Thursday, December 8

Previous Issues

Follow us on Instagram
Try our latest crossword

Five classical bangers to help you get through finals

<h5>The author’s typical reading-period study setup.&nbsp;</h5>
<h6>Kerrie Liang / The Daily Princetonian</h6>
The author’s typical reading-period study setup. 
Kerrie Liang / The Daily Princetonian

It’s reading period. You already know what that means: stress-induced tears, both internal and external, late night cramming, and a whole lot of — you guessed it — reading. With all the work that has to be done this week, it’s easy to feel overwhelmed. Whether it’s because you need an epic soundtrack to help you focus or simply because you’re sick of Lofi Girl, I’ve got you covered! Here are a few of my favorite classical bangers to help you get by until winter break.

Bolero” — Maurice Ravel

ADVERTISEMENT

One reason why people listen to Lo-fi when studying is because the repetition of the beat keeps them from getting distracted; understandably, sometimes all you need is something consistent to help you focus, and Bolero does just that. The piece begins with a triplet rhythm played on the snare drum — a motif that is present throughout the entire piece. On top of this foundation, the flute introduces a simple melody that is passed around the orchestra. While Bolero may seem repetitive, it is not boring. Over its 14-minute duration, the piece continuously expands in volume and thickens in texture; however, this build-up is gradual, meaning it won’t distract you as you're grinding out those problem sets. If you’re someone whose focus flies out the window easily, definitely give this piece a try!

Variations on a Rococo Theme” — Pyotr Ilyich Tchaikovsky 

If you’re looking for something consistent, but Bolero was a little too repetitive for you, then this piece is for you. “Variations” begins by introducing a simple theme; here, the detached melody feels like a leisurely morning walk and creates a carefree atmosphere. With each variation, Tchaikovsky molds this theme to establish different moods; whether it’s through faster rhythms, embellishments, or varied articulation, Tchaikovsky shapes this humble melody into something fascinating. However, although each variation brings something new to the table, the core of the piece remains the same — no matter how wild Tchaikovsky’s flourishes are, or how emotionally intense some movements can be, the music always returns to the theme from the beginning. This piece is perfect for anyone who yearns for a little more excitement, but still wants some sense of familiarity. 

The Feeling of Coming Home” — Victor LaBozzetta III

ADVERTISEMENT

Perhaps it’s a bit biased of me, as a percussionist, to suggest a percussion ensemble piece, but I promise this is worth a listen! The piece begins with the ocean drum, emulating the soft crashing of the waves as a gentle and sporadic melody enters on the vibraphone and glockenspiel. Here, LaBozzetta uses space to create a tranquil atmosphere, perfect for allowing you to think as you’re writing those Dean’s Date essays. The marimba then fills in the gaps with a syncopated melody; although fuller in texture, the absence of battery percussion allows the piece to feel quite mellow still. With the addition of the cajon and tambourine, the ending of the piece builds to a solid groove that you’ll definitely enjoy jamming to — think of it as a 30-second study break as a reward for all the work you’ve put in.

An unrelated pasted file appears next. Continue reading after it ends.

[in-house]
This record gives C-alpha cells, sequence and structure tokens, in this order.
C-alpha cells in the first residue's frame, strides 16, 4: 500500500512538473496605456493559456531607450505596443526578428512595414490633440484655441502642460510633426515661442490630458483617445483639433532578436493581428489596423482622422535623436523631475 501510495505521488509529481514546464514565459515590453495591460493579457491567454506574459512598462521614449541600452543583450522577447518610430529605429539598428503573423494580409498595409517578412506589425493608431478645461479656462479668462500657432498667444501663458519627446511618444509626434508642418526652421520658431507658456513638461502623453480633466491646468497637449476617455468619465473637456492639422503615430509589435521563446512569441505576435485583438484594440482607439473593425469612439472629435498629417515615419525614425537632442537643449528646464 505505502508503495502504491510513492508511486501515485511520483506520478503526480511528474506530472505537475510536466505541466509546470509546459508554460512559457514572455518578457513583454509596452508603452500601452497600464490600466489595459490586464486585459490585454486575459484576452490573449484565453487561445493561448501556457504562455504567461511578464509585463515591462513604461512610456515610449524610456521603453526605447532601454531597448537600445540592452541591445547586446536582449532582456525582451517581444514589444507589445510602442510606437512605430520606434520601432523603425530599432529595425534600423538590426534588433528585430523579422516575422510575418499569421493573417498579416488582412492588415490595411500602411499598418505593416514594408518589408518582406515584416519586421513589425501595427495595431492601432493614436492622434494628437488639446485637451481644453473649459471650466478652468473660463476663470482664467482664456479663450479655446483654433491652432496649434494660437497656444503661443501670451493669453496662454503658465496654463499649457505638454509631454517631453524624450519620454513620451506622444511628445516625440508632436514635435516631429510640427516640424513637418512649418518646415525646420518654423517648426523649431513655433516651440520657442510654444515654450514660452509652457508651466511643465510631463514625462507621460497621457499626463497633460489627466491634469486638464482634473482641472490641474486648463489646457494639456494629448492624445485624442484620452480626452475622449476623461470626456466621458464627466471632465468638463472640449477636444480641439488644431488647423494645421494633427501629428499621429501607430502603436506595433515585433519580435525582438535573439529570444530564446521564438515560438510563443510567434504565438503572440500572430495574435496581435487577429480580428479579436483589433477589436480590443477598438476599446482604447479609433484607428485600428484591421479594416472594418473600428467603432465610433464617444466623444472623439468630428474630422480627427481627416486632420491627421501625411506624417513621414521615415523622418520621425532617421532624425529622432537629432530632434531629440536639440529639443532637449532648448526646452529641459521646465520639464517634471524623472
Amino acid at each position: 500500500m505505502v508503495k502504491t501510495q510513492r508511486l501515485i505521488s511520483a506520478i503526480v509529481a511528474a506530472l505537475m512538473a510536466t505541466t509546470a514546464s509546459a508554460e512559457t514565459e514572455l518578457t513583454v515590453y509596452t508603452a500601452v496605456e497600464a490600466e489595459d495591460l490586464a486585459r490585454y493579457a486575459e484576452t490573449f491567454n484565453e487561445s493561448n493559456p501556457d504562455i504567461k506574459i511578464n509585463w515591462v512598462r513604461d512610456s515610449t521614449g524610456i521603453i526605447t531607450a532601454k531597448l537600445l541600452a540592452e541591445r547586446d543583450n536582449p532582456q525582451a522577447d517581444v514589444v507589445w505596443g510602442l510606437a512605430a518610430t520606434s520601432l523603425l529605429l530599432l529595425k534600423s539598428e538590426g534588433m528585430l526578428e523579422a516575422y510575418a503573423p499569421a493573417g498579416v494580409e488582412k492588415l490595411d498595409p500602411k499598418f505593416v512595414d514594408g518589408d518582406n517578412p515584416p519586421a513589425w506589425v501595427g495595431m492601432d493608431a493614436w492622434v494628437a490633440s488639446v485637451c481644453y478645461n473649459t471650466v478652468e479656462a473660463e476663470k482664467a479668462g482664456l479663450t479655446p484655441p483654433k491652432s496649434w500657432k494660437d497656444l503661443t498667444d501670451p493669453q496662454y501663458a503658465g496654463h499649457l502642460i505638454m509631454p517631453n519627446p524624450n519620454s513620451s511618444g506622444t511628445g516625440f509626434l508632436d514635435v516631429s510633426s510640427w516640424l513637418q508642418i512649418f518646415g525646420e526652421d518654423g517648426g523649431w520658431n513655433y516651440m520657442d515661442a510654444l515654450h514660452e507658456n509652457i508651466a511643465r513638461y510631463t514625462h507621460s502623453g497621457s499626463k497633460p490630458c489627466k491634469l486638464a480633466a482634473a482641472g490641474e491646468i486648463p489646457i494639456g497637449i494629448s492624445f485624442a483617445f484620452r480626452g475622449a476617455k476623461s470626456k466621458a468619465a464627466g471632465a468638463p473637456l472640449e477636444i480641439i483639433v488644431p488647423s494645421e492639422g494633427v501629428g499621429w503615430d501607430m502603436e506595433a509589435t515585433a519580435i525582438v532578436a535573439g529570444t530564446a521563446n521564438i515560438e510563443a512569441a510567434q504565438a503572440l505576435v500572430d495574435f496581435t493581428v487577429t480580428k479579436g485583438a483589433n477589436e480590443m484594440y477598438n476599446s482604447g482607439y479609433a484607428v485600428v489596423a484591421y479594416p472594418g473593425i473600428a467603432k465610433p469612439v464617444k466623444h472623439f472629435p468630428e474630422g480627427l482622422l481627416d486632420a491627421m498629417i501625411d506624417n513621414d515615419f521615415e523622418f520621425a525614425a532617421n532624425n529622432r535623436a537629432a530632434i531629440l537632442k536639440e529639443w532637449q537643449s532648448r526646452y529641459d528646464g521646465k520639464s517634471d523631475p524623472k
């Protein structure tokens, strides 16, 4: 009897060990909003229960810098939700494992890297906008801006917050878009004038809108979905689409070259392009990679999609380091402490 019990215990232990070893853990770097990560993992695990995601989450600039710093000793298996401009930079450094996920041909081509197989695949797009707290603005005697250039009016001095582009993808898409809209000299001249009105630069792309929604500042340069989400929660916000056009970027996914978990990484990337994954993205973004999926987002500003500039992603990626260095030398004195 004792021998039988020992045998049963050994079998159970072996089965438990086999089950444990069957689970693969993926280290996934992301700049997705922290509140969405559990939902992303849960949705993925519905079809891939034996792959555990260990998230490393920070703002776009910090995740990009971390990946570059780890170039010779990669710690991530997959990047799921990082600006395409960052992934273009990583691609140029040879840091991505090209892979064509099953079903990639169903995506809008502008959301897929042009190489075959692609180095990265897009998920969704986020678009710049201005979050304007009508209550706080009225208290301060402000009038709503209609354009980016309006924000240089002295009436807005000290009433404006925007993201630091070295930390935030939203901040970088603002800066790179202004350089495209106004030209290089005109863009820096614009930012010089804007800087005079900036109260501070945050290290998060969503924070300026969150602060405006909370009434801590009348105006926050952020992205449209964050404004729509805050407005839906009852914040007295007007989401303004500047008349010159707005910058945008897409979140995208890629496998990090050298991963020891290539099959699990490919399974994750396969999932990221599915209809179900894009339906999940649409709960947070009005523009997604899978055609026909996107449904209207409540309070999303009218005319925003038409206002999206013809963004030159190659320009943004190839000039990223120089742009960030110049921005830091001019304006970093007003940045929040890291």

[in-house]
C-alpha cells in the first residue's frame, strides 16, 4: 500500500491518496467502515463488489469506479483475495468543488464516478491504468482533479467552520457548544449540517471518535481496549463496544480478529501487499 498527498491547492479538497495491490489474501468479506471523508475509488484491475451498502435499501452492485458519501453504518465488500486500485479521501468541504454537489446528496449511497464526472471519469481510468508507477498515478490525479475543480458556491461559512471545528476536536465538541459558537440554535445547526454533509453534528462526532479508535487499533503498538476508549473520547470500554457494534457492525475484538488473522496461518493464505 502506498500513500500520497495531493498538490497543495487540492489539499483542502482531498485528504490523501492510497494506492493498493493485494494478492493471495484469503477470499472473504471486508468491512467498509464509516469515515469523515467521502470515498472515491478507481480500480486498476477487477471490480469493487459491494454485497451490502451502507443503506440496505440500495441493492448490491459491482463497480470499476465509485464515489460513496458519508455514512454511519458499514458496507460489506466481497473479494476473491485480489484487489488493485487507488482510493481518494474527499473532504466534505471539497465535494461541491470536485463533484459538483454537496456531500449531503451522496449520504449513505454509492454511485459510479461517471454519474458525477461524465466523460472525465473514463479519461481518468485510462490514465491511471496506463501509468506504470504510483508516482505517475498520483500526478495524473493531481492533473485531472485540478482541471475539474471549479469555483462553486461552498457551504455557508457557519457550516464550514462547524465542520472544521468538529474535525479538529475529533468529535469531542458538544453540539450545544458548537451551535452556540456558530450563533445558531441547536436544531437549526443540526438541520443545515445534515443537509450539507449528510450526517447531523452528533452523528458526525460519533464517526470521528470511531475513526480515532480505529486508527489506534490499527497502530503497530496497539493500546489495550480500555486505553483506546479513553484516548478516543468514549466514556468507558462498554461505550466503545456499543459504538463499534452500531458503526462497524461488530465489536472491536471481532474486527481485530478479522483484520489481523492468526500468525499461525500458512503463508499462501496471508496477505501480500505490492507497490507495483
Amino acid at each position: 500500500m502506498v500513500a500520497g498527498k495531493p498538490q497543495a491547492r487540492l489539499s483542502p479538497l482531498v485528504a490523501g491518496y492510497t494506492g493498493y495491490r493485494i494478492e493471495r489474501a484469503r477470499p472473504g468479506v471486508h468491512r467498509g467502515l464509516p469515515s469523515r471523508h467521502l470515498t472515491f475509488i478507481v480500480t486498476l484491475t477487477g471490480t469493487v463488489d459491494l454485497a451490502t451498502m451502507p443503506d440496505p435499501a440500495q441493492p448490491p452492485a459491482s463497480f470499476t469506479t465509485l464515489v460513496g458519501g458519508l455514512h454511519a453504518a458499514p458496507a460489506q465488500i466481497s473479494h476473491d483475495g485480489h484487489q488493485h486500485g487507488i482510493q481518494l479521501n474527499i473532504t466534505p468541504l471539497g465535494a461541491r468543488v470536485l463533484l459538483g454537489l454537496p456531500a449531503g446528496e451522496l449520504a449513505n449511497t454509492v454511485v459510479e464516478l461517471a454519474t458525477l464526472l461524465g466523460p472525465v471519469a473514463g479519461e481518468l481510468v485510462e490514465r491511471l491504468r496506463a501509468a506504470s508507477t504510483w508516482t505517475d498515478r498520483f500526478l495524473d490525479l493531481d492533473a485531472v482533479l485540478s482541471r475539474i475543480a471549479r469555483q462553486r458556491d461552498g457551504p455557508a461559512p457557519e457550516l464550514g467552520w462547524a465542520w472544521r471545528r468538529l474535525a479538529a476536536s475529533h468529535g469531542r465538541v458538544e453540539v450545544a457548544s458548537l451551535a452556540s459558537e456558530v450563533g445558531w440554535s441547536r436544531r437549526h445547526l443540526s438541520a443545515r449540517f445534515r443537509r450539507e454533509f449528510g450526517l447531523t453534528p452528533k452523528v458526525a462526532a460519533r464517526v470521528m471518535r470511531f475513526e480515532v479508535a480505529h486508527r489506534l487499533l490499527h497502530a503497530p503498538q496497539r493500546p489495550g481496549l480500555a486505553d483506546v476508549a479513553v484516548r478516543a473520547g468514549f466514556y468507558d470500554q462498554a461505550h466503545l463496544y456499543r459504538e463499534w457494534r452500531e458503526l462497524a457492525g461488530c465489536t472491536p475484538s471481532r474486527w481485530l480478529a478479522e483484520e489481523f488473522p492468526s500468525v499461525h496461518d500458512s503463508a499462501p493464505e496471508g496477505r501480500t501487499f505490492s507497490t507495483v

Arabesque No. 1” — Claude Debussy 

Debussy’s piano pieces always put me at ease and this one is no exception. Rhythmically, Arabesque No. 1 uses eighth note triplets to create a flowing melody that is sure to ease your mind. My favorite parts of this piece, however, are when the right hand melody slowly climbs up in quarter notes. Here, Debussy creates tension and anticipation for the descent that is about to come, which makes it all the more satisfying. It almost feels like you’re teetering on the edge of a mountain before you let yourself free fall. Likewise, when you’re catching up on readings, these moments are bound to free your mind from any built-up tension.

Subscribe
Get the best of ‘the Prince’ delivered straight to your inbox. Subscribe now »

Violin Concerto No. 1 (mvt. 3)” — Max Bruch 

While Bruch’s entire concerto is very beautiful, I especially think that the third movement is the ultimate piece to listen to as you study for your last final. Filled with flourishes and bright chords, the movement is bursting at the seams with energy, sure to give you that boost of determination to get through the concluding paragraph of the essay you’ve been mulling over for the past week straight. The middle section, although softer and more legato, features a steadily ascending melody, building towards the passionate return of the main theme. What I love most about this movement is how the melody is passed between the soloist and the orchestra: the orchestra reinforces the motif played by the violin, as if encouraging the soloist to keep trekking onward. With this soaring momentum, the piece ends triumphantly, the soloist and orchestra coming together. As you listen to this piece, I hope you feel equally triumphant in conquering your finals this semester!

Reading period is a stressful time for all of us. I hope these pieces can brighten your day, whether it’s by increasing your focus or simply providing a beautiful soundtrack as you study. 

Kerrie Liang is a Contributing Writer for The Prospect at the ‘Prince.’ She can be reached at kerrie.liang@princeton.edu, or on Instagram at @kerrie.liang. 

Comments